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Wednesday, October 30, 2013

Learning to Fly: Peanut Butter, Sardines, and Turbans

Haagen Dazs Chocolate Peanut Butter Ice Cream

During my most recent visit to New Delhi my cousin's wife re-introduced me to an old classmate, of whom I had only vague recollections. She was able to convince me that we had been classmates. She recalled that I used to bring peanut butter and honey sandwiches to school for recess. Of course, I had purged that little detail of my school days, along with all of the other embarrassments that caused me not to blend in. Nobody else brought peanut butter sandwiches to school for lunch. This was New Delhi, not Canada (the land of Winnie the Pooh), where I was born and raised for the first three years of my life and where I undoubtedly developed a taste for peanut butter sandwiches.

The school I attended was Modern School (initially the Humayun Road branch and later the Vasant Vihar branch, aka MSVV). This is a rather Westernized and hip private school. And yet no one except me brought peanut butter sandwiches to school. To add to my inability to blend in, unlike Guru Harkrishan Public School (GHPS) up the street on Poorvi Marg, not many kids at MSVV looked like me. So, in more than one way, I did not blend in. I had unshorn hair, worn in a top bun, as is done by observant Sikhs, and covered up using a patka or turban. Sikhs are like India's Jews, a mere two percent of the population, but responsible for disproportionately large contributions in the military, agriculture, transportation, sporting, and many other endeavors. Memories of me wearing a turban are some of my proudest moments, in large part because it made my family happy. Paradoxically, wearing a turban caused me to stand out, which is the direct opposite of blending in, but in a good way. Most kids, as well as adults, want to blend in, that is if they're not going to stand out in good way. Observant Sikhs automatically get to choose the latter.

My turban was welcome protection during the winter months. But for the most part it was a source of ridicule. Among the countless forms of teasing observant Sikhs have to endure in India's schools, friends openly speculate on whether their turbaned mates stand any chance with the most sought after girls. Gone were the days, it would appear, when a turban signified respect, honor and prestige in Indian society.

My former classmate's recollection about my fondness for peanut butter sandwiches had rung true because I still like them and they are, to this day, a favorite option for breakfast. The turban, on the other hand, is no more. I had never liked wearing it although I was quite adept at tying it neatly and looked smart in it, or so I was told. The protection a turban offered me in the winter months was massively offset by the discomfort of unshorn hair, especially during New Delhi's sweltering heat and never-ending hot spells.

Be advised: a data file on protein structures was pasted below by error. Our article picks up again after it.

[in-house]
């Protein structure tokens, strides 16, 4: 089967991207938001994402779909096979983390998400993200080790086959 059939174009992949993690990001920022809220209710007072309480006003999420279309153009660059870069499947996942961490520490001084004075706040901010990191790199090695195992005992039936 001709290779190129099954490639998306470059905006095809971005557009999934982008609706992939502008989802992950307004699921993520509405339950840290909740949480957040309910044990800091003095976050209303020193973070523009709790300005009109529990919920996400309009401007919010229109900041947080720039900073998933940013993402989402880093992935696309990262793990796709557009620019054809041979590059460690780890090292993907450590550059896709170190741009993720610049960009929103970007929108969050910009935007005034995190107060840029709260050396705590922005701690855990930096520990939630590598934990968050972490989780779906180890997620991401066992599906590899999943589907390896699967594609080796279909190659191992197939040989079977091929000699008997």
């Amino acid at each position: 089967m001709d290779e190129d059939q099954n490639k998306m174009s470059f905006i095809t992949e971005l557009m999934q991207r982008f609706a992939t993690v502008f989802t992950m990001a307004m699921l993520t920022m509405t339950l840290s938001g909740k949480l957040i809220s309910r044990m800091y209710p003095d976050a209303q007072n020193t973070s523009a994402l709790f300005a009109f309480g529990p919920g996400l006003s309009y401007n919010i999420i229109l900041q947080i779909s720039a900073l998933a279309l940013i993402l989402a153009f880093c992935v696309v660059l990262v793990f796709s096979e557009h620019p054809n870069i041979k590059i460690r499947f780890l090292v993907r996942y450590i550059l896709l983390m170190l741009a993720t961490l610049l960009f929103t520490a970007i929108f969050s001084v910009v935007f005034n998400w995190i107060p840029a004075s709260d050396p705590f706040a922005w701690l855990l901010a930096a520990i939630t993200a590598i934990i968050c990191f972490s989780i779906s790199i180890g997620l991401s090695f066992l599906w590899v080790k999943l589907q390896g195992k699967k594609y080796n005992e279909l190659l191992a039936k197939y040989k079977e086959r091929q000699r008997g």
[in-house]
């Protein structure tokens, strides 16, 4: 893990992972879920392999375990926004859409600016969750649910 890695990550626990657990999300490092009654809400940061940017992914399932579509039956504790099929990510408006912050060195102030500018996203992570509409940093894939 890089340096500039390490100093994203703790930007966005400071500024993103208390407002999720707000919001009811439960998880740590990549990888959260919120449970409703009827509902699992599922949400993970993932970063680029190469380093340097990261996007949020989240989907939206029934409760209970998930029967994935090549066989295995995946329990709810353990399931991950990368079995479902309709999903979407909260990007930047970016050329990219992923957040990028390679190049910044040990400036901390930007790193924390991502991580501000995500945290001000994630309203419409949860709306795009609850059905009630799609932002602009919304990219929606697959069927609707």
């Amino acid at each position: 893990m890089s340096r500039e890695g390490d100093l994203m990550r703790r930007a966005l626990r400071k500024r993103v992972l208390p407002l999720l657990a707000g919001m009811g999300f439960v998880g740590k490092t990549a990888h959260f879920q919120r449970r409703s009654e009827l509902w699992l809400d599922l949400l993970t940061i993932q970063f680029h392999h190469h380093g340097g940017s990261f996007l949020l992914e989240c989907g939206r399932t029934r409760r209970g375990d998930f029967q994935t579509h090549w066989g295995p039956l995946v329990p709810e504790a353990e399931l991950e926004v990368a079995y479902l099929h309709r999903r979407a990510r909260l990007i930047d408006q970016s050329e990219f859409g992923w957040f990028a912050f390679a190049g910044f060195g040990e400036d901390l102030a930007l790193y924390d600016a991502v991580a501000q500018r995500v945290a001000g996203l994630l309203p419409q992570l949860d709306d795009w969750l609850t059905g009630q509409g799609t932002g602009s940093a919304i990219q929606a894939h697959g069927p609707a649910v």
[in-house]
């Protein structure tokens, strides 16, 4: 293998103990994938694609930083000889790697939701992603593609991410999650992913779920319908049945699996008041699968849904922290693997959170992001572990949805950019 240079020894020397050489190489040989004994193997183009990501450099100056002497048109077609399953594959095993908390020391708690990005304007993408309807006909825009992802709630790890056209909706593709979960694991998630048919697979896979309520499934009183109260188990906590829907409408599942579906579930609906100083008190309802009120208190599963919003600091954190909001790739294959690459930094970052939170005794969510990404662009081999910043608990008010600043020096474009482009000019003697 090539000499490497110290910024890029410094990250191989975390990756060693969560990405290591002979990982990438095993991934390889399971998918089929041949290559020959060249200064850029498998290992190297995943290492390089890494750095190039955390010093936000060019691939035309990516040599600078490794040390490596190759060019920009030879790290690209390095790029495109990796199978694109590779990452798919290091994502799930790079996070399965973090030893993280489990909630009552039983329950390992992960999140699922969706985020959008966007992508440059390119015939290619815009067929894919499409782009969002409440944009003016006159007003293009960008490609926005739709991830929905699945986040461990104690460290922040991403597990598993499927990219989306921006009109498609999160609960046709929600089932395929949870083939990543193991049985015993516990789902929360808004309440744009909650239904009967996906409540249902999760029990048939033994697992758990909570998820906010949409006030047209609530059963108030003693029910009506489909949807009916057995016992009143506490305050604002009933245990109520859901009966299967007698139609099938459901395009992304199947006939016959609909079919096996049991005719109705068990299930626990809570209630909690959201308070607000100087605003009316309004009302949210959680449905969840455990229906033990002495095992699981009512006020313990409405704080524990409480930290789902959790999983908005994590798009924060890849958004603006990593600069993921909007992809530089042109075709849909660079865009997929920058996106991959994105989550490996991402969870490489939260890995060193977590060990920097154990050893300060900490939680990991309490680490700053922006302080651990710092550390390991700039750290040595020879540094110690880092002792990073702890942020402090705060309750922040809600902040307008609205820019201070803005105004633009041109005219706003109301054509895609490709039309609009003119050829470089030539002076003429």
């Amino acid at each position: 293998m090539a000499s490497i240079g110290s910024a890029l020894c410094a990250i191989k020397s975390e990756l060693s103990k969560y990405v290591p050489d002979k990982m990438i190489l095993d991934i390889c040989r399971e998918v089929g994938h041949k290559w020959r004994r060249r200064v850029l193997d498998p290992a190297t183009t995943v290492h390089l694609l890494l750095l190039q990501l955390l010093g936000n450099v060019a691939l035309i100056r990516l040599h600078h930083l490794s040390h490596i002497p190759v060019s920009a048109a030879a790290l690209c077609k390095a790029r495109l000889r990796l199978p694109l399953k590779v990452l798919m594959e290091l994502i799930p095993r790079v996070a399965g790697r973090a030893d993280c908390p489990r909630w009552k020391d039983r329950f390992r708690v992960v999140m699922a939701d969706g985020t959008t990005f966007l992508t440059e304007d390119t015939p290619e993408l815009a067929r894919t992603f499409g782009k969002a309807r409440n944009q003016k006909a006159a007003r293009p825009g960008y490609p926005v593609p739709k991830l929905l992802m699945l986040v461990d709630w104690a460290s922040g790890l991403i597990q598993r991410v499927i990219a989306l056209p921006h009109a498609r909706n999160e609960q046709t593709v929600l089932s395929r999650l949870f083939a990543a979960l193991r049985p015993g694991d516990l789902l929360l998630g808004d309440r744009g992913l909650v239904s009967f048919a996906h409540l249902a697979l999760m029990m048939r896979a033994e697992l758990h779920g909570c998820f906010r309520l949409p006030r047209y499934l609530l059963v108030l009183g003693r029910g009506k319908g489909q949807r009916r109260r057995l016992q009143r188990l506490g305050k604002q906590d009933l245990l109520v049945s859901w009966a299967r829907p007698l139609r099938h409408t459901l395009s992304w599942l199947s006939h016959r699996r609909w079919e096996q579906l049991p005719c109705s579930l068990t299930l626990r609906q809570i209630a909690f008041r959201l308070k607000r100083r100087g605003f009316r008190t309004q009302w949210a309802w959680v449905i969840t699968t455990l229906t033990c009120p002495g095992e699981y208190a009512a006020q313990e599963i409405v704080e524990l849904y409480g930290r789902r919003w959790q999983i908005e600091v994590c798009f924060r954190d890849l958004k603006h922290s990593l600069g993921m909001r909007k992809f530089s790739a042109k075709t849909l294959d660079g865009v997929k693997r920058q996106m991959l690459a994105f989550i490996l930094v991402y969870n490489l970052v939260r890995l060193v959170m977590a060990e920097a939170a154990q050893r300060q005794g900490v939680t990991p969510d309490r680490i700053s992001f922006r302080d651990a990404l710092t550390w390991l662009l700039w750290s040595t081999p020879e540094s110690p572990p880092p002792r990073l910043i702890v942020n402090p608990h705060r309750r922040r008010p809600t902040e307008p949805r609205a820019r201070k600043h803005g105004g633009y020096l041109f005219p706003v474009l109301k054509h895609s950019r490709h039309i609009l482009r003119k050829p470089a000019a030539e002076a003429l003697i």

To make things worse, my curly hair was particularly unsuited for keeping long. I remember countless hours of working through knots that would form in my hair after washing them and letting them dry for a few hours (see my Afro pictures from college days upon returning to Canada). As a kid I had help from my mom, but later in life I had to fend for myself. And it was quite an ordeal. I don't know what the statistics are globally, but at least in my circles curly hair are a fairly rare feature and so not many people (i.e men) have experience with the torture involved in keeping them long or unshorn. My daughter has inherited my curly hair and it didn't take her long to discover hair straighteners, which vastly simplify her life. The wonders of technology.

My parents used to tell me that I liked sardines. Of that I have no memory. I don't like them presently and no classmate has stepped forward to own the rekindling of that memory. Perhaps that is in store for my next trip to India. And although I remain opposed to sardines, I am very passionately ambivalent to turbans, which I find any excuse to don, including religious and family events. The extent of my indecision is so extreme that I sometimes wish I could wear it to bed and never ever take it off, as if it were stuck to my head like peanut butter.